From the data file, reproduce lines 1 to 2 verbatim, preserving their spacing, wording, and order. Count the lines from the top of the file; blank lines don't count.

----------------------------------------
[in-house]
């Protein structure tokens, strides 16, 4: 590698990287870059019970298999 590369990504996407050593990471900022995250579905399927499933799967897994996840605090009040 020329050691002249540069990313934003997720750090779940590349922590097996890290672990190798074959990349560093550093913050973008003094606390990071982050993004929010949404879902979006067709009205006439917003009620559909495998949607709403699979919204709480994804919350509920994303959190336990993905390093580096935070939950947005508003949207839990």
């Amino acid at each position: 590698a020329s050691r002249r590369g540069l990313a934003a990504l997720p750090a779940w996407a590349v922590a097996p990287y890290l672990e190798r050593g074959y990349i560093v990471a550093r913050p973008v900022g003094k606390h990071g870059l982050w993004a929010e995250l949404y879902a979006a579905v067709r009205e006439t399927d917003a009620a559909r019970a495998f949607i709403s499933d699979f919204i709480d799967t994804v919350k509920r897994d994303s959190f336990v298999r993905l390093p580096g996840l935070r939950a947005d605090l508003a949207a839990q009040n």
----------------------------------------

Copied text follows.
[in-house]
């Protein structure tokens, strides 16, 4: 590698990287870059019970298999 590369990504996407050593990471900022995250579905399927499933799967897994996840605090009040 020329050691002249540069990313934003997720750090779940590349922590097996890290672990190798074959990349560093550093913050973008003094606390990071982050993004929010949404879902979006067709009205006439917003009620559909495998949607709403699979919204709480994804919350509920994303959190336990993905390093580096935070939950947005508003949207839990």